In this information sheet:Actors, musicians and bands often appoint agents or managers to act on their behalf. Visual artists often have a dealer who represents them. The manager or agent can enter into contracts that are binding on the person who appointed them (the principal). There are specific legal rules which apply to these agency relationships. This information sheet explains what an agency is, how it is created, the authority granted to an agent, an agent's obligations, and the important terms of agency agreements. It also deals with any state legislation that applies to agents, managers and venue consultants in the entertainment industry. Bands and visual artists should also read the Music management checklist and Artist-gallery checklist.
- Between the principal and the agent, which is discussed later in relation to an agent’s obligations
- Between the agent and the third parties with whom they deal on behalf of their principal, which is discussed later in relation to what can an agent do?
- Between the principal and the third parties with whom the agent makes commitments on behalf of the principal, which is discussed later in relation to what can an agent do?
- you can retain the final right of contract approval so that you know of any deals being arranged by the agent before a binding commitment is made;
- you can limit the scope of the agency to certain activities – for example, a musician could limit their agent to getting gigs, or to marketing or promotion tasks but specifically exclude signing record deals; or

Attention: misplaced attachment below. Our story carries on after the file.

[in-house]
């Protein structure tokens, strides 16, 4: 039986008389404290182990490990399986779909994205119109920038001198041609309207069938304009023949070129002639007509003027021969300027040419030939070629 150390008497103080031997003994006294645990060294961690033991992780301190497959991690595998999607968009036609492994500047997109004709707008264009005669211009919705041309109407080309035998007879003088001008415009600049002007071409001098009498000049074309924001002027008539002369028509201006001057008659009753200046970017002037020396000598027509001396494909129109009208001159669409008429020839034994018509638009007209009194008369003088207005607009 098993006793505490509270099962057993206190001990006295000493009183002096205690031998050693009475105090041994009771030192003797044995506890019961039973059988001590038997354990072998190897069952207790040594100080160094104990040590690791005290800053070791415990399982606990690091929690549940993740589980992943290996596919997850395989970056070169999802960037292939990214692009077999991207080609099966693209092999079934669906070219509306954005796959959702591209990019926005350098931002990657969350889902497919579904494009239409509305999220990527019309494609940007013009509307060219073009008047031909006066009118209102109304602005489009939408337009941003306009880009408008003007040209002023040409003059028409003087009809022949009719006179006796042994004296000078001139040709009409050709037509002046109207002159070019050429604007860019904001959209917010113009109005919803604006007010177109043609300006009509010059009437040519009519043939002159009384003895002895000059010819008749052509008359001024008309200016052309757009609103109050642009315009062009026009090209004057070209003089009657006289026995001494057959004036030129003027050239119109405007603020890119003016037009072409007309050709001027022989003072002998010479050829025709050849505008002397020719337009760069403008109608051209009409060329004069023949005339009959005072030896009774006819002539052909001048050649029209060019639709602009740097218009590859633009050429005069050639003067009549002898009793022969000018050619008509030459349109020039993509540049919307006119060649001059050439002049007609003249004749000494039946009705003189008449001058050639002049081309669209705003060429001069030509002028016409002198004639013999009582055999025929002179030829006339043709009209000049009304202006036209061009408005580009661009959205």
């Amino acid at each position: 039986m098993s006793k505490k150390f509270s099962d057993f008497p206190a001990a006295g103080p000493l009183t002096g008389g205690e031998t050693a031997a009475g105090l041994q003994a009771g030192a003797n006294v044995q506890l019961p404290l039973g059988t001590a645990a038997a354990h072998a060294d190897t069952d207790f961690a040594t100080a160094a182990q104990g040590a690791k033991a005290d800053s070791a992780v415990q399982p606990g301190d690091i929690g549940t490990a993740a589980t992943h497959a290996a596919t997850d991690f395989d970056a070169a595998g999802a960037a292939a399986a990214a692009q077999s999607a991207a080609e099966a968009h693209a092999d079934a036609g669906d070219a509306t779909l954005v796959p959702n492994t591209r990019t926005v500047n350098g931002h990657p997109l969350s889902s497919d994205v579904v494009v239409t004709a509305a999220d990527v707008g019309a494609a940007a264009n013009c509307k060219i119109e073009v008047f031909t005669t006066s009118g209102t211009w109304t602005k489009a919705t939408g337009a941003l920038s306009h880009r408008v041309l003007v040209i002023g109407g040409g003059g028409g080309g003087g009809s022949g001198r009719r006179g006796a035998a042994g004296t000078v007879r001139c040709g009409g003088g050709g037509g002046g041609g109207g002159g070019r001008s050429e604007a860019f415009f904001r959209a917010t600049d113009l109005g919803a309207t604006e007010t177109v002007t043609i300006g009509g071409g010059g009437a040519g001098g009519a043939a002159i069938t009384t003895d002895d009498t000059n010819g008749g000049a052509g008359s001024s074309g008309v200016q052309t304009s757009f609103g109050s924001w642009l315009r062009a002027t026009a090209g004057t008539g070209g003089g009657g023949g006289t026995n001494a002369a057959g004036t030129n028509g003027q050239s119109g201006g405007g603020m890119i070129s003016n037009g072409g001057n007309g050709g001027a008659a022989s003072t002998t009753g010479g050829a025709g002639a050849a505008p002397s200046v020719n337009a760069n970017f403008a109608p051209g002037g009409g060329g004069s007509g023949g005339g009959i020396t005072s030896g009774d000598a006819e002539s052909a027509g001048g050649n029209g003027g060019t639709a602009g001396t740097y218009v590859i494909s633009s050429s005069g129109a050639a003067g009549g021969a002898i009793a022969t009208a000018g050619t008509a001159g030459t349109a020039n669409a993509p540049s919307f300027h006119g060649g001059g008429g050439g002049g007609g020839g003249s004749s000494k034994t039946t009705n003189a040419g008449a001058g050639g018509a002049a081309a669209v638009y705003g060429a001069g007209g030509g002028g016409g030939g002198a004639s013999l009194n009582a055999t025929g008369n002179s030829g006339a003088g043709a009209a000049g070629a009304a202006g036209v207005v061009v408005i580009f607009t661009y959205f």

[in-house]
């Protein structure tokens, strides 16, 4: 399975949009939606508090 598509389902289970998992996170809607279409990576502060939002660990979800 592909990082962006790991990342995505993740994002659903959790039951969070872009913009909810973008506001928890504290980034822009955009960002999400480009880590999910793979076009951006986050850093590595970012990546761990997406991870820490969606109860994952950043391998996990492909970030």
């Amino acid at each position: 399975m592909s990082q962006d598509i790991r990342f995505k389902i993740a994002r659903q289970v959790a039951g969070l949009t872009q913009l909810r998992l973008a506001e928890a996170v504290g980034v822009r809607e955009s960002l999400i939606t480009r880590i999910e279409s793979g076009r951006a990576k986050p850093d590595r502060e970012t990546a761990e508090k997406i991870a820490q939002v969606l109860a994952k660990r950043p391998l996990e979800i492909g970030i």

- you can limit the amount of money the agent can spend on your behalf.
- you may not be able to get out of an agreement made by your agent with third parties; and
- any third party that enters into an agreement with the agent, reasonably thinking that the agent has your authority to make the agreement, may be able to rely on and enforce that agreement against you. For example, you may find yourself bound to paint a commissioned work for an organisation you despise because your agent (acting under ostensible, but in fact not real, authority) signed you up for it.
- seeking and securing work (commissions, gigs, film parts, etc);
- negotiating terms of an agreement for an artist’s commissioned work or sale of artwork contract,
- negotiating arrangements relating to the attendance of the performer at a performance, arranging recording contracts or music publishing or other publishing agreements; and
- management of the reputation or career development of the writer, artist or performer and arranging publicity activities.
An agent must carry out instructions. If an agent goes beyond or acts contrary to these instructions, and then causes loss, they are normally liable to cover that loss.
Unless otherwise agreed, or in an emergency situation, an agent must perform the agency in person, and not delegate their work to someone else. In other words, if the agent is allowed to appoint sub-agents, it should be made clear in the agency agreement.
An agent that is paid for their work is required to exercise the degree of care, skill and diligence that is reasonably necessary for the proper performance of their obligations.